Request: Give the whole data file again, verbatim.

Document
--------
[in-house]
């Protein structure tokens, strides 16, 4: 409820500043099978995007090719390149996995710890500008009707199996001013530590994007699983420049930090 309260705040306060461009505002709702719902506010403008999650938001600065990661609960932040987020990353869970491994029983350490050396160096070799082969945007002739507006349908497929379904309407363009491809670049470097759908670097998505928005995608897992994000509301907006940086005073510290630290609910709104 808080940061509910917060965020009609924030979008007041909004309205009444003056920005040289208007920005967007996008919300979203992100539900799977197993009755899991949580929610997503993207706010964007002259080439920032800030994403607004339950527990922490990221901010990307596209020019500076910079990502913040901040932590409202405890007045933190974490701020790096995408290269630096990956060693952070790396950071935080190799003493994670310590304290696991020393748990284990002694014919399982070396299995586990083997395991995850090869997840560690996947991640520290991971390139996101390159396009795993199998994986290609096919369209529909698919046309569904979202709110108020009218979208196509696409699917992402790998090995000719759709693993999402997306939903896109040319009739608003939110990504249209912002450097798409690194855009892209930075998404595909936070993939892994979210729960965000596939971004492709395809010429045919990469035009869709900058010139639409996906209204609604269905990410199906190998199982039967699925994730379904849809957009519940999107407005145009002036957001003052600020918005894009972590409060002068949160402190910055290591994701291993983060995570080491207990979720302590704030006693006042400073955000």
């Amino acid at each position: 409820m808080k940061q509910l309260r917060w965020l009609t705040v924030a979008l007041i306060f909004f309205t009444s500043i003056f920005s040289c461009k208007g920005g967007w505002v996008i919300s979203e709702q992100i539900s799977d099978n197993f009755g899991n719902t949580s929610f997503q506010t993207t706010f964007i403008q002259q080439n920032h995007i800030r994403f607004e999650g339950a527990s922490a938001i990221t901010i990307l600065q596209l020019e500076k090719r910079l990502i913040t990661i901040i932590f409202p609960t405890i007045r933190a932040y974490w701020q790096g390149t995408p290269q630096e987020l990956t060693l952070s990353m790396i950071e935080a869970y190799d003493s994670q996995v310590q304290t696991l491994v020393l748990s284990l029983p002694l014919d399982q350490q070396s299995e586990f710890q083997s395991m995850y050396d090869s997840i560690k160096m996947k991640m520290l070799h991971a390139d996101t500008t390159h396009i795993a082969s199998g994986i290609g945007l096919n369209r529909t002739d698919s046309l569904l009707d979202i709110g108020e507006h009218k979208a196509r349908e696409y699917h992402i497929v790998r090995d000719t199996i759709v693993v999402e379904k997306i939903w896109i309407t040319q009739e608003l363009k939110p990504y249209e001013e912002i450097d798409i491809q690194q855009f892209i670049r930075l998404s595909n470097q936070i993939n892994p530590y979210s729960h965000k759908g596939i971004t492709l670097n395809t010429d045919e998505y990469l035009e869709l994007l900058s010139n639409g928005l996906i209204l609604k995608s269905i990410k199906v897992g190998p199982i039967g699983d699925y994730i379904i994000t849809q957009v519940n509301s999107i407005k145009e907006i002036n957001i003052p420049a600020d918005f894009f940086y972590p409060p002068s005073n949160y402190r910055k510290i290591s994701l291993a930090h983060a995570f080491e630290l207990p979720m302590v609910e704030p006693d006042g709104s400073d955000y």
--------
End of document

[in-house]
């Protein structure tokens, strides 16, 4: 409820500043099978995007090719390149996995710890500008009707199996001013530590994007699983420049930090 309260705040306060461009505002709702719902506010403008999650938001600065990661609960932040987020990353869970491994029983350490050396160096070799082969945007002739507006349908497929379904309407363009491809670049470097759908670097998505928005995608897992994000509301907006940086005073510290630290609910709104 808080940061509910917060965020009609924030979008007041909004309205009444003056920005040289208007920005967007996008919300979203992100539900799977197993009755899991949580929610997503993207706010964007002259080439920032800030994403607004339950527990922490990221901010990307596209020019500076910079990502913040901040932590409202405890007045933190974490701020790096995408290269630096990956060693952070790396950071935080190799003493994670310590304290696991020393748990284990002694014919399982070396299995586990083997395991995850090869997840560690996947991640520290991971390139996101390159396009795993199998994986290609096919369209529909698919046309569904979202709110108020009218979208196509696409699917992402790998090995000719759709693993999402997306939903896109040319009739608003939110990504249209912002450097798409690194855009892209930075998404595909936070993939892994979210729960965000596939971004492709395809010429045919990469035009869709900058010139639409996906209204609604269905990410199906190998199982039967699925994730379904849809957009519940999107407005145009002036957001003052600020918005894009972590409060002068949160402190910055290591994701291993983060995570080491207990979720302590704030006693006042400073955000």
């Amino acid at each position: 409820m808080k940061q509910l309260r917060w965020l009609t705040v924030a979008l007041i306060f909004f309205t009444s500043i003056f920005s040289c461009k208007g920005g967007w505002v996008i919300s979203e709702q992100i539900s799977d099978n197993f009755g899991n719902t949580s929610f997503q506010t993207t706010f964007i403008q002259q080439n920032h995007i800030r994403f607004e999650g339950a527990s922490a938001i990221t901010i990307l600065q596209l020019e500076k090719r910079l990502i913040t990661i901040i932590f409202p609960t405890i007045r933190a932040y974490w701020q790096g390149t995408p290269q630096e987020l990956t060693l952070s990353m790396i950071e935080a869970y190799d003493s994670q996995v310590q304290t696991l491994v020393l748990s284990l029983p002694l014919d399982q350490q070396s299995e586990f710890q083997s395991m995850y050396d090869s997840i560690k160096m996947k991640m520290l070799h991971a390139d996101t500008t390159h396009i795993a082969s199998g994986i290609g945007l096919n369209r529909t002739d698919s046309l569904l009707d979202i709110g108020e507006h009218k979208a196509r349908e696409y699917h992402i497929v790998r090995d000719t199996i759709v693993v999402e379904k997306i939903w896109i309407t040319q009739e608003l363009k939110p990504y249209e001013e912002i450097d798409i491809q690194q855009f892209i670049r930075l998404s595909n470097q936070i993939n892994p530590y979210s729960h965000k759908g596939i971004t492709l670097n395809t010429d045919e998505y990469l035009e869709l994007l900058s010139n639409g928005l996906i209204l609604k995608s269905i990410k199906v897992g190998p199982i039967g699983d699925y994730i379904i994000t849809q957009v519940n509301s999107i407005k145009e907006i002036n957001i003052p420049a600020d918005f894009f940086y972590p409060p002068s005073n949160y402190r910055k510290i290591s994701l291993a930090h983060a995570f080491e630290l207990p979720m302590v609910e704030p006693d006042g709104s400073d955000y």